Michigan to pay Flint water crisis victims $600 million
Michigan has agreed to pay $600 million to settle civil lawsuits brought over the deadly Flint water crisis, Gov. Gretchen Whitmer confirmed on Thursday.
Why it matters: Flint's drinking water was contaminated with high levels of lead in 2014 after the city changed its water source from treated Detroit Water and Sewerage Department water to the Flint River — causing a public health crisis.
- The cost-cutting measure left residents sick and reliant on bottled water.
- At least 12 people died in an outbreak of the Legionnaires' disease during the crisis, PBS writes, noting the tally is likely higher.
- Fetal death rates jumped 58%, lead levels in children's blood spiked and thousands of residents were told in 2017 they would lose their homes if they didn't pay water bills.
Where it stands: Flint switched back to Detroit Water in 2015, 18 months after the crisis began. But some work to repair pipes remains unfinished, per the New York Times — and using bottled water for drinking, bathing and cooking is common.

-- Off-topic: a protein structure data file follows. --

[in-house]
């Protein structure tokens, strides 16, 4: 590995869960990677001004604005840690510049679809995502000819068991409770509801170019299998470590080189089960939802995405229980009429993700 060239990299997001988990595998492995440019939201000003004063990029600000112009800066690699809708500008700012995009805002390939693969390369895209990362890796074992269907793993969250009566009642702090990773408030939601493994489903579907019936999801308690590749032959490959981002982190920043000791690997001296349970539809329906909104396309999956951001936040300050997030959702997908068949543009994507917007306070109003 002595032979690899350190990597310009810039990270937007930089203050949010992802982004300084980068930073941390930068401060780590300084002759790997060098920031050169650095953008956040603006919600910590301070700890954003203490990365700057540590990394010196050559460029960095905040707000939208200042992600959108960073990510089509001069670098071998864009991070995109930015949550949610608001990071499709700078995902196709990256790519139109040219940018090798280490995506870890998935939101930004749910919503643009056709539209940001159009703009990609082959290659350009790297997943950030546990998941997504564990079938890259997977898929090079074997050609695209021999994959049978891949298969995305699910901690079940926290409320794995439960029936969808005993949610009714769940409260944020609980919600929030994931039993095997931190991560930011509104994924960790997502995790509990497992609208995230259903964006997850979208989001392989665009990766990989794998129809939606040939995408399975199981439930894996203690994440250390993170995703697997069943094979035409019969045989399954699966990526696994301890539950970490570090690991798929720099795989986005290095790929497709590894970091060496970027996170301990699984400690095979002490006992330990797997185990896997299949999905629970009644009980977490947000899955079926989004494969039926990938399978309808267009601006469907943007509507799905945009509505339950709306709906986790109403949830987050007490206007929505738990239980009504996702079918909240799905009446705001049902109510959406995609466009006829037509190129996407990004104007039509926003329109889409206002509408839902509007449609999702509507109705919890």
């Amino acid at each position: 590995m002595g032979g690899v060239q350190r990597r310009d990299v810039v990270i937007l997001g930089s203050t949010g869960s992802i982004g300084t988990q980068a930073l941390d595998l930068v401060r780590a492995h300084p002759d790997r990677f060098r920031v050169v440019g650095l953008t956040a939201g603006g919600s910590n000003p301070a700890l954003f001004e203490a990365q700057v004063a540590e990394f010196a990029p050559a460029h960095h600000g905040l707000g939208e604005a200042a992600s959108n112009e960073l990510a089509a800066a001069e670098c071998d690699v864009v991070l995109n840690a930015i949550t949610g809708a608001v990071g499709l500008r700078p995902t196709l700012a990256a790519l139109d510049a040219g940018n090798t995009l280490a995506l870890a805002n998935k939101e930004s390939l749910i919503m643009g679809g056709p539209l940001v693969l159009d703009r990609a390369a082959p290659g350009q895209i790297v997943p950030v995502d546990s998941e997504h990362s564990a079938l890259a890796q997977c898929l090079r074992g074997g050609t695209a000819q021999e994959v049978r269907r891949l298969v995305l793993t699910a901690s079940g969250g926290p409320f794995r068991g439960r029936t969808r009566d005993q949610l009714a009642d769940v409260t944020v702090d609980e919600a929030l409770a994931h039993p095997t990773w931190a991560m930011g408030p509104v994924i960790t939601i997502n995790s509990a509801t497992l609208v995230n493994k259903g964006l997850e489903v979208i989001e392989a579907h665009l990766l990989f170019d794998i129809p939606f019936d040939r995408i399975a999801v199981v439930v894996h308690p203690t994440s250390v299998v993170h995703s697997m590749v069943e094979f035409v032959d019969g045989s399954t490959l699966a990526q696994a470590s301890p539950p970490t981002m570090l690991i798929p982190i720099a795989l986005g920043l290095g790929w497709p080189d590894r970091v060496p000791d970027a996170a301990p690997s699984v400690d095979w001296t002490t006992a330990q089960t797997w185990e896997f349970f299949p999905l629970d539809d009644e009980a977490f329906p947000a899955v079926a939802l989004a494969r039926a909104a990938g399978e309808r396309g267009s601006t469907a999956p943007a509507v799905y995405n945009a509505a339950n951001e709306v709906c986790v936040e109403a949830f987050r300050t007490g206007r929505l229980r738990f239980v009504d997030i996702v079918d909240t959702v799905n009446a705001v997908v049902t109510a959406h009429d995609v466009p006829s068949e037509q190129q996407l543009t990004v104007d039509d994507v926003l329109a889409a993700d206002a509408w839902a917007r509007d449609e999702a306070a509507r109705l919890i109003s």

- Last year, Michigan's attorney general dropped cases against eight current and former officials accused of failing to alerting the public about the safety of Flint's drinking water.
- The attorney general's office said this April it was still pursuing its criminal investigation.
What they're saying: Councilman Eric Mays said the state's settlement was "primarily going to the kids" who've alleged in lawsuits in state and federal court that "they were lead-poisoned by city water while state-appointed emergency managers were running the city," per MLive.
- "We acknowledge that this settlement may not completely provide all that Flint needs, and that many will still feel justifiable frustration with a system and structure that at times is not adequate to fully address what has happened to people in Flint over the last six years," the governor's office said in a statement.
- "What happened in Flint should have never happened," Whitmer added in a video statement, acknowledging that Flint residents have been "beyond patient."